New York

There was a scene from last week's Glee season finale, where Will enters the room where the New Directions kids are, carrying seven boxes of pizza. "Real New York pizza," he claims, still driving home the fact that we are in New York, and not in Lima, Ohio (or, technically, a sound stage in Los Angeles).

"Ray's Pizza. Nice."

That's Jeany, my currently-on-hiatus friend from New York. She lives in an apartment in Times Square, which means she's seen (or at least was capable of seeing) the Glee cast shoot their admittedly patronizing musical number in the city.

"Real NYC pizza. Hah. Not."

I could blame it on her New York upbringing. After all, everybody who lives in New York pretty much frowns on anybody who lives outside its boundaries. And she lives in Manhattan, so she pretty much frowns on anybody who lives beyond the Hudson River, as well as that other river whose name I'm too lazy to search. But then again, she lives in New York City.

"Okay," I answered. "Define real NYC pizza."

"Thin crust, good mozzarella, just a little bit of charcoal. Brick oven is my fave."

I recalled that story while waiting for my order two days back at Yellow Cab. You look around the store, with photos of the New York skyline and names of relatively obscure (for the uneducated) landmarks in the city. And then there's the name. Yellow Cab. Supposed to remind you of the taxis that go around the city. Ironic since their billboards say "if you want a pizza, call a cab!" but the image beside it is of a guy in a scooter delivering pizza.

Of course, the idea is that their pizza is supposed to be New York-style pizza. But it doesn't have a thin crust, and they definitely don't bake it in a brick oven - that'd be expensive. Authentic? Close-enough imitation, perhaps - and I don't know how NYC pizza tastes like.

There's this other store, Brooklyn Pizza, that trades on the we-serve-New-York-style-pies idea as well. Only it's not on a thin crust, and it's chewy. And I'm not sure if I really taste a hint of charcoal, or industrial oven.

Sure, you'll say, it's not New York pizza but New York-style pizza, adapted to suit Filipino tastes, because eating crackers topped with mozzarella and pepperoni is weird even if Shakey's is doing well here. Now, that wasn't New York-style, but it had thin crust, and it used to serve beer until it wimped out to become a family restaurant. Well, it worked, because the place is always full with reuniting families, or grandparents celebrating their birthdays with the entire clan.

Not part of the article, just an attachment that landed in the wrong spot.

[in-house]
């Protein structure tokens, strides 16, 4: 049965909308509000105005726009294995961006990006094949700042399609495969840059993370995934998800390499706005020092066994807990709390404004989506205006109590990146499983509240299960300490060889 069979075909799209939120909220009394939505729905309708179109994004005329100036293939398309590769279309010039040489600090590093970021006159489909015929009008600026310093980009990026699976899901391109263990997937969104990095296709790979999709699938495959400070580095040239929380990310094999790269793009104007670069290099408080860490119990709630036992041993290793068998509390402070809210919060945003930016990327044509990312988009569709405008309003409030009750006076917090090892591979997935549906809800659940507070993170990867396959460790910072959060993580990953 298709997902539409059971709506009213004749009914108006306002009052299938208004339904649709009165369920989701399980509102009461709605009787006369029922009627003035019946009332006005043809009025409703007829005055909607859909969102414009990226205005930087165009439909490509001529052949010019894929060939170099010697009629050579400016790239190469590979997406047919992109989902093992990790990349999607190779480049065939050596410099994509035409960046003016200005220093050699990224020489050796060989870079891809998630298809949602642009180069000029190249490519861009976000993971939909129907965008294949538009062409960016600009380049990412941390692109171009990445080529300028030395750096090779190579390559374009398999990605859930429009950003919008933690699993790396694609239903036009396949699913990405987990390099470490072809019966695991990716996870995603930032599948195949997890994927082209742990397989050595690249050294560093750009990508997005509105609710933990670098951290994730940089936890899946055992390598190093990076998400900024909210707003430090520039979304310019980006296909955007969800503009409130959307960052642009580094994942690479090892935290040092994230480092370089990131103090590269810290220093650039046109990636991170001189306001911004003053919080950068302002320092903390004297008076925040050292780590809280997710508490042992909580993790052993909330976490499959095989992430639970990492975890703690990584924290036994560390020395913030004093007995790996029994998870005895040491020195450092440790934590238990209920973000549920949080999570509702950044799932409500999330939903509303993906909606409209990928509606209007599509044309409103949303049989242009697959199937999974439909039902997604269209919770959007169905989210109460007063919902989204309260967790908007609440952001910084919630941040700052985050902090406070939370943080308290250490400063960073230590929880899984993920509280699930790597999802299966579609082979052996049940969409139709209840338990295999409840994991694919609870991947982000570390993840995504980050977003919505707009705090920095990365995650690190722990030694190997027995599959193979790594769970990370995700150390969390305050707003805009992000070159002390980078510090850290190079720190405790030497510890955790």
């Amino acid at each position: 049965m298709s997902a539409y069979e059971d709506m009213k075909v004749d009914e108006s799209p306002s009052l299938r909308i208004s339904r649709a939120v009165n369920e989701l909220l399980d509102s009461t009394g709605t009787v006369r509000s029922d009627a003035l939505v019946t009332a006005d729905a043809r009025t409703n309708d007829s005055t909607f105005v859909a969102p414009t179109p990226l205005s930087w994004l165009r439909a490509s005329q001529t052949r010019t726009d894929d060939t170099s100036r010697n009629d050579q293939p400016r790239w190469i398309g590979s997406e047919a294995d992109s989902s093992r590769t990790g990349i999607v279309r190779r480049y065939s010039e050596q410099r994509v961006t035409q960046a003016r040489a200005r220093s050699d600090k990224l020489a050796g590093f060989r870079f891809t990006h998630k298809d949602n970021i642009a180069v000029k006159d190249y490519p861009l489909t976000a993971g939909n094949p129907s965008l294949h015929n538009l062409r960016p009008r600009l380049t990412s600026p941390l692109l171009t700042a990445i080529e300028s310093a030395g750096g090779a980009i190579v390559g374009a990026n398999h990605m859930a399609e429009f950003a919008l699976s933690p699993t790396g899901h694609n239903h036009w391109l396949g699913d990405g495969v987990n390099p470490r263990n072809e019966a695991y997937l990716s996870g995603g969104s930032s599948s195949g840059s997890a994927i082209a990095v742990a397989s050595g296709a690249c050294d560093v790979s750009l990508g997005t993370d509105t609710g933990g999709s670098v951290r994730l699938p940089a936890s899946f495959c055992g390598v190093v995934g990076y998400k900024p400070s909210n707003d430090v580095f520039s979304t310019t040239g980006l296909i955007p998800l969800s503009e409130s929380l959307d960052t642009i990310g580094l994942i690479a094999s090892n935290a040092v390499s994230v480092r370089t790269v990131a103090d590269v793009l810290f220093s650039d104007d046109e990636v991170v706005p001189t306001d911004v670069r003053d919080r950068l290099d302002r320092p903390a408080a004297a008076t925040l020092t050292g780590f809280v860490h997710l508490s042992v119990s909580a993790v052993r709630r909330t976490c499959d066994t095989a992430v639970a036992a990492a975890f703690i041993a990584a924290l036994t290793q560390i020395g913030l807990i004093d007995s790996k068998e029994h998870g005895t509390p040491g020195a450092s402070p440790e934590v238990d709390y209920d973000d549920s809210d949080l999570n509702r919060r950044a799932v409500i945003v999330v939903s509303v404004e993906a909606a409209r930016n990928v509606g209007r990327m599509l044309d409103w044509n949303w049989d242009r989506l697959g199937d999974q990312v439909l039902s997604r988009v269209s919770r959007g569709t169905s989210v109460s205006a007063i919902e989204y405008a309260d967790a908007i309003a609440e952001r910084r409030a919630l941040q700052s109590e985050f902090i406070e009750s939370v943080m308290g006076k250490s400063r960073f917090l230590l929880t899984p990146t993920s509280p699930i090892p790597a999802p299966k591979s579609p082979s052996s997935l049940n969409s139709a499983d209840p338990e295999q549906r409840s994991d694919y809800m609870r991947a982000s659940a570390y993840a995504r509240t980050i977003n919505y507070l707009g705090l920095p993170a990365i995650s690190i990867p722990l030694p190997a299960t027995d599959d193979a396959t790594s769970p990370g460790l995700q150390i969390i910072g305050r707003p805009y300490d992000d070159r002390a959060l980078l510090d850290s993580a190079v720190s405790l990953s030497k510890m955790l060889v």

The same goes for Yellow Cab, but its crowd is different. You know, upper class families that don't give a damn whether they're eating out wearing their pajamas. The sort that always speak English. Yuppies who supposedly live the fast life. Students who cannot tolerate fast food. I'm not exactly any of those, but I like the food, and when I eat there it feels like I can speak English with a perfect American accent, without fumbling a single word. (Or maybe it's because I'm at the Alabang branch. The other branches, especially those located in more mass-friendly places, are empty.)

They are selling New York as an illusion. Want to feel successful? Want to feel like a hot-shot financial type? Want to feel like a happy-go-lucky Williamsburg hipster? Want some touch of grit on the side? Why not eat here? You know you cannot be an actual hot-shot financial type or an actual happy-go-lucky Williamsburg hipster. You're not born in the right place. You're not supposed to dream. So we'll just ease you into your failed ambitions, yes? For an hour you're not a wimp.

Or maybe I'm reading too much into it. Yes, I definitely am.

I ordered a 14-inch four-cheese pizza and two Charlie Chans. They said it'd take twenty minutes. I was seated there for forty. The order finally arrived, and I stood up to the counter, peeved. I thought of telling off the staff for being so slow on a Sunday. They failed. Maybe I could get an extra calzone.

"Here's your order, sir."

"Salamat," I said under my breath. I wimped out.

And your responses...

I love both Glee and New York-styled pizza. There is something about it which makes you think less of its gazillion calories and more of the delight with every bite you sink your teeth on. :)
Nice blog you have here. And I'm impressed. You have this for more than 6 years. Wow. :)

Anonymous Anonymous5/31/2011     

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